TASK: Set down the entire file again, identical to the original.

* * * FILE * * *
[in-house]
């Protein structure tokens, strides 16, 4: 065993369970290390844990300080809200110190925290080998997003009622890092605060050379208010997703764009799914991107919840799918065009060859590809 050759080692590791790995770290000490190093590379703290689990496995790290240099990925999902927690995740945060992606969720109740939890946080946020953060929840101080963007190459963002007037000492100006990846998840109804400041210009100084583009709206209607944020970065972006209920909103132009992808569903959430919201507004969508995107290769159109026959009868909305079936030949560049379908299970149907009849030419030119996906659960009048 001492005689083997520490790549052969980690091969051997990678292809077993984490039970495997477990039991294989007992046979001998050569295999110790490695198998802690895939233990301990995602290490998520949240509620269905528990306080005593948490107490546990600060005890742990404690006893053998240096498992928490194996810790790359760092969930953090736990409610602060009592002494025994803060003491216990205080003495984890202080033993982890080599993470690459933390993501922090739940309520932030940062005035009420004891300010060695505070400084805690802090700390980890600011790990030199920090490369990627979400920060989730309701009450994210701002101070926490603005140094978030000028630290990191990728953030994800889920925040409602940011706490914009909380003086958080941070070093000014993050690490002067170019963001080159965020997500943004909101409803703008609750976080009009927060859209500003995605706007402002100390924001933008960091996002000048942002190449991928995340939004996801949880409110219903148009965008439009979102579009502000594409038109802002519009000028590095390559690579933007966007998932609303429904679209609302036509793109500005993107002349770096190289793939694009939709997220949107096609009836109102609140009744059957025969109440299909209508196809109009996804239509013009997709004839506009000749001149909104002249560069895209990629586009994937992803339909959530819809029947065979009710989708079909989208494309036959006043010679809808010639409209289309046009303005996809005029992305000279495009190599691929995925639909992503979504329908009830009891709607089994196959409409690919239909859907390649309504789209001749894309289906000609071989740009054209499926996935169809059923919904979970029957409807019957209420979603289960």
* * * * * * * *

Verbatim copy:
[in-house]
């Protein structure tokens, strides 16, 4: 065993369970290390844990300080809200110190925290080998997003009622890092605060050379208010997703764009799914991107919840799918065009060859590809 050759080692590791790995770290000490190093590379703290689990496995790290240099990925999902927690995740945060992606969720109740939890946080946020953060929840101080963007190459963002007037000492100006990846998840109804400041210009100084583009709206209607944020970065972006209920909103132009992808569903959430919201507004969508995107290769159109026959009868909305079936030949560049379908299970149907009849030419030119996906659960009048 001492005689083997520490790549052969980690091969051997990678292809077993984490039970495997477990039991294989007992046979001998050569295999110790490695198998802690895939233990301990995602290490998520949240509620269905528990306080005593948490107490546990600060005890742990404690006893053998240096498992928490194996810790790359760092969930953090736990409610602060009592002494025994803060003491216990205080003495984890202080033993982890080599993470690459933390993501922090739940309520932030940062005035009420004891300010060695505070400084805690802090700390980890600011790990030199920090490369990627979400920060989730309701009450994210701002101070926490603005140094978030000028630290990191990728953030994800889920925040409602940011706490914009909380003086958080941070070093000014993050690490002067170019963001080159965020997500943004909101409803703008609750976080009009927060859209500003995605706007402002100390924001933008960091996002000048942002190449991928995340939004996801949880409110219903148009965008439009979102579009502000594409038109802002519009000028590095390559690579933007966007998932609303429904679209609302036509793109500005993107002349770096190289793939694009939709997220949107096609009836109102609140009744059957025969109440299909209508196809109009996804239509013009997709004839506009000749001149909104002249560069895209990629586009994937992803339909959530819809029947065979009710989708079909989208494309036959006043010679809808010639409209289309046009303005996809005029992305000279495009190599691929995925639909992503979504329908009830009891709607089994196959409409690919239909859907390649309504789209001749894309289906000609071989740009054209499926996935169809059923919904979970029957409807019957209420979603289960």